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TOPIC: Jimmy Hendrix and Bob Seger in the same week ??..c

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Jimmy Hendrix and Bob Seger in the same week ??..c 10 Years, 10 Months ago  
TG Newsletter - October 9, 2009

What's Going On?

As we cruise into October I get the sense that everybody is staying
pretty busy learning new songs and polishing up their old ones. We
have been busy, mostly behind the scenes working on refining and
improving many of the features at TG. This has created a bit of dust,
as many of you have noticed, but hang in there, all will be cleared
up soon.

The TG FacultySomething we have been working on to expand our
horizons at TG is to bring in occasional specialists to present
other aspects of music, as far as styles or even new instruments.
We introduced Michelle the Ukulele Lady last month and she will
continue to bring us info and lessons on this fun instrument.

Over the next few weeks we will begin introducing other guests who
will be bringing us additional info on various things musical.

Songs Added To The TARGET Program
This week we brought out a Campfire Version of Purple Haze (huh?),
yes, Purple Haze! I can hear you now, "What was he thinking?" Well,
I'm not really sure but I show the rhythm part of the song to many
students and I thought everybody (somebody... anybody...?) might enjoy


On the more conventional front, we also did Bob Seger's Still The
Same. This is a TARGET Short that goes over the strumming patterns
and even includes the little piano riff in the intro.


A thread popped up on the Forum this week listing all of the
YouTube songs where I 'promise' there is a follow up at TG, and
there isn't, yet. I was afraid that this list would be over 50
songs and was quite relieved to see there were only about 15. I can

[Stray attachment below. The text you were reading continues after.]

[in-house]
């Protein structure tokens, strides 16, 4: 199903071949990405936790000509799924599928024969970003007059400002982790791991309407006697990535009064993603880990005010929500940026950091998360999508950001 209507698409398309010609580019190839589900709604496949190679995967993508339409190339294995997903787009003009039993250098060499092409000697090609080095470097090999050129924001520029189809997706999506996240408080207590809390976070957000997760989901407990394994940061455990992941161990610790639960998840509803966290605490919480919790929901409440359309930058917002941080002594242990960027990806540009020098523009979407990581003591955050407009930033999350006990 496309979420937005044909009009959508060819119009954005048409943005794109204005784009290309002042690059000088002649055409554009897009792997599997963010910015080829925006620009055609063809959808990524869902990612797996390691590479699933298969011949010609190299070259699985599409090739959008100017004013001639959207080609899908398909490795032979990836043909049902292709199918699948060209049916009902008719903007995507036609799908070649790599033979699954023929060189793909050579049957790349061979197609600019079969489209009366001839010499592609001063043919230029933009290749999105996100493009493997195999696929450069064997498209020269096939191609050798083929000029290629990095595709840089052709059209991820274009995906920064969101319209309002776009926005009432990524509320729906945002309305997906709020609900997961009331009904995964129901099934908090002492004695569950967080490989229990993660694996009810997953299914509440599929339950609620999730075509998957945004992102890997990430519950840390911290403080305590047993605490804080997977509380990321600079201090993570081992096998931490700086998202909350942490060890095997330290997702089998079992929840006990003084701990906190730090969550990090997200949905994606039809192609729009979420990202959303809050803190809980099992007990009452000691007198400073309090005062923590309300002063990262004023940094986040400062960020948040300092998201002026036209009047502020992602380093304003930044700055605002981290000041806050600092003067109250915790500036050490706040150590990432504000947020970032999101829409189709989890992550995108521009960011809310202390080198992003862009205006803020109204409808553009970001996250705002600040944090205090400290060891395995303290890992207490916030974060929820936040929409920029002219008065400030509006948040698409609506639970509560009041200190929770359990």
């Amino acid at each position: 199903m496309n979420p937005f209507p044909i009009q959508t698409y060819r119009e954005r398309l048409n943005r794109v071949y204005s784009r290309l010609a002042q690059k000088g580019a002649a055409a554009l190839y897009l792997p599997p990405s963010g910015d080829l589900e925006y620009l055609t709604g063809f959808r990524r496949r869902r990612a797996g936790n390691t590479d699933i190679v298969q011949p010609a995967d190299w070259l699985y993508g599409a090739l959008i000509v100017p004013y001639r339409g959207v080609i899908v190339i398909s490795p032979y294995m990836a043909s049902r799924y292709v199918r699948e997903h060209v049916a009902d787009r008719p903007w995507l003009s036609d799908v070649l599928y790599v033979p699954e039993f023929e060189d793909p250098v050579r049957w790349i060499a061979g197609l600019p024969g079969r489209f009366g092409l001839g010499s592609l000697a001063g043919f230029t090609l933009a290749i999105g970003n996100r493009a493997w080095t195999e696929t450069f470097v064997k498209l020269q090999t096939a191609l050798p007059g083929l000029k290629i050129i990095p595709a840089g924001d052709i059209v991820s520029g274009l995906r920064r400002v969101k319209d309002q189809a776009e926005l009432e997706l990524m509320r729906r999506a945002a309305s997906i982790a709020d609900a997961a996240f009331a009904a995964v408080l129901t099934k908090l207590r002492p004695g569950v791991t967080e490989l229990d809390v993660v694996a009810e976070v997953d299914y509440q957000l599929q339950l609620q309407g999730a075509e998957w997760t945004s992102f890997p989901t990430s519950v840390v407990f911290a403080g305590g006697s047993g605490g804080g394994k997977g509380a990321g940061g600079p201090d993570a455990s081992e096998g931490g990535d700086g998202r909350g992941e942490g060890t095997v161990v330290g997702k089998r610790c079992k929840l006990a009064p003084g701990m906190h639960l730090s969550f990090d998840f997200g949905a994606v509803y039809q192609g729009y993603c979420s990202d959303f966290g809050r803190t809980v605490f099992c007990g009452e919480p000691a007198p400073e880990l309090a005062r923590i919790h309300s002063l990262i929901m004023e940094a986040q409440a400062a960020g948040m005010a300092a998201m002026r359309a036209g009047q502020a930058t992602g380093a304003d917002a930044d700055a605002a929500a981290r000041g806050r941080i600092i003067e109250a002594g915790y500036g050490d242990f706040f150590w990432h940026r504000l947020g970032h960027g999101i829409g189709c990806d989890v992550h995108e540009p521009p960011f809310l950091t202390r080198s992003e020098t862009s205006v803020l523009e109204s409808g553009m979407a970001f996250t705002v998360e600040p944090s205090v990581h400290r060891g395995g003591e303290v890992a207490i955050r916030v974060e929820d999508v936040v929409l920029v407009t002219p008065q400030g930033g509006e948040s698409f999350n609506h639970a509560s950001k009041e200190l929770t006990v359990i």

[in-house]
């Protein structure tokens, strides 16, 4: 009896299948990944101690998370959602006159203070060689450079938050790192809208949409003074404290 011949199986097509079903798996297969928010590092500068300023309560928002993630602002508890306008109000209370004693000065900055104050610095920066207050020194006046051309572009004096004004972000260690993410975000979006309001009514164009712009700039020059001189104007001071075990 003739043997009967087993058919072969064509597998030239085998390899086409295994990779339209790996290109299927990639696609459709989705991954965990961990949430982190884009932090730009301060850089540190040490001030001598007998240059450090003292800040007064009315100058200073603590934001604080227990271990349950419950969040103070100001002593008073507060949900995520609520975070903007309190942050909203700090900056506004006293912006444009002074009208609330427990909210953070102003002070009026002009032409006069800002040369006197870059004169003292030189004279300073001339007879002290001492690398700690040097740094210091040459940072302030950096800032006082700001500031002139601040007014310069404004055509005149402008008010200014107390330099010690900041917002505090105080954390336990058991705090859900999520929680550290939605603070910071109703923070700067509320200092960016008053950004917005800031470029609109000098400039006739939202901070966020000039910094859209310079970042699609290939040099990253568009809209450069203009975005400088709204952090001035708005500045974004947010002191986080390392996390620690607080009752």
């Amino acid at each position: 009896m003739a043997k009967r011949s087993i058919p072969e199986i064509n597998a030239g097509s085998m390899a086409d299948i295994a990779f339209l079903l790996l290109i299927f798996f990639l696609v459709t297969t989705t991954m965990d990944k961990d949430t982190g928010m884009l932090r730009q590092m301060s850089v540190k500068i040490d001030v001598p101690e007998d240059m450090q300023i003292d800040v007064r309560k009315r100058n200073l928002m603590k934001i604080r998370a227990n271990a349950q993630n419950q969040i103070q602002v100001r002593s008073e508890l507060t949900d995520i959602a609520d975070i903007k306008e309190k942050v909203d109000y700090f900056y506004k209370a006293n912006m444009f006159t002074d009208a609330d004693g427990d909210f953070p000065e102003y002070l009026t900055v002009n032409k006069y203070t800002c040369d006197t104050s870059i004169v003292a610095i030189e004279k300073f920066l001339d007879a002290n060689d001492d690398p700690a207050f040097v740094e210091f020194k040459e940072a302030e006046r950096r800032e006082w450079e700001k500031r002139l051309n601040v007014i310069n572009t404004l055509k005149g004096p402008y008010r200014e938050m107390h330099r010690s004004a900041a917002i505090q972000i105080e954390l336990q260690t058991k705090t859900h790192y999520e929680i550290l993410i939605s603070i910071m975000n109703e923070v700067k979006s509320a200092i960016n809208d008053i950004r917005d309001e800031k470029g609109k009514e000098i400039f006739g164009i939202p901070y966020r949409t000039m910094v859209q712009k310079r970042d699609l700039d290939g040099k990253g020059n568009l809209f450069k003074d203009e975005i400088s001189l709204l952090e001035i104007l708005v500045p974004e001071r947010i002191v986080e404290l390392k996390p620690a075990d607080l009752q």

tell you honestly that some of those are in the pipeline, even a
few finished, some are on the drawing board, and a few may take a
little while (never see the light of day?). I do appreciate the
work involved to cross match the tunes and compile the list, and I
will see what I can do. The list can be seen here.


Contest Reminders
Coming soon... vote on our first ever video competition from last month. The final entries are in and our voting feature is on the way. There are a lot of great videos that were entered.

The winner of the compeition video will get a HD Min Camcorder and non-TARGET members can win a year of TARGET free.

The winner of the compeition video will get a HD Min Camcorder and
non-TARGET members can win a year of TARGET free.

This month you can still enter the "Tshirts R Us" contest. Design
an inspiring, funny, witty, or original Totally Guitars t-shirt.
Make sure it's rated G of course. We are currently accepting
entries here. We look forward to seeing your entry! The winner's
entry will be made into an item in our upcoming TG Store.


TG Live!
TG Live remained on Holiday this week as we are still
working on dates for the next set of broadcasts. At this point we
have 15 or 20 hours worth of old episodes that I hope everyone has
watched from beginning to end at least 2 or 3 times. They are
available to our TARGET members under the TotallyGuitars Live menu.
Click here to go to TG Live!

Uploaded Videos For Review
This week we had some great tunes
uploaded, including an original song by one of our very visible
members from Switzerland, NeverFoundTheTime. Be sure to visit the
Uploaded Videos section and think about adding your own! Click here
to go to Uploaded Videos Section.

The TG Forum
As we work hard to fine tune the Forum, I have been amazed by the
numbers of members who have stepped up to the Please Introduce
Yourself Here thread. It is really exciting to hear how and why
folks started playing the guitar and the details of their musical
journey. If you haven't introduced yourself yet I really encourage
it. The TG Community is fast becoming a fun place to hang out. Go
to TG Community.


A sampling of recent threads.

What Are Your Guitar Related Goals?

Hello All

I was thinking earlier about the goals/aspirations/dreams I have
for my guitar playing, and wondered what guitar related goals
everyone else has set themselves.

Mine vary from the tiny, to the (what for me at least) feel like
absolutely huge, somewhat scary, what if possibilities.

As an example, my current goals are

To keep to my practise routine, its working for me, I can see the
improvement in only 2 weeks.

To continue learning theory, I'm the sort of person who wants to
know how things work, and why, so I need to do this for myself, and
to improve my playing.

To continue focussing on the basics, to improve them, and to make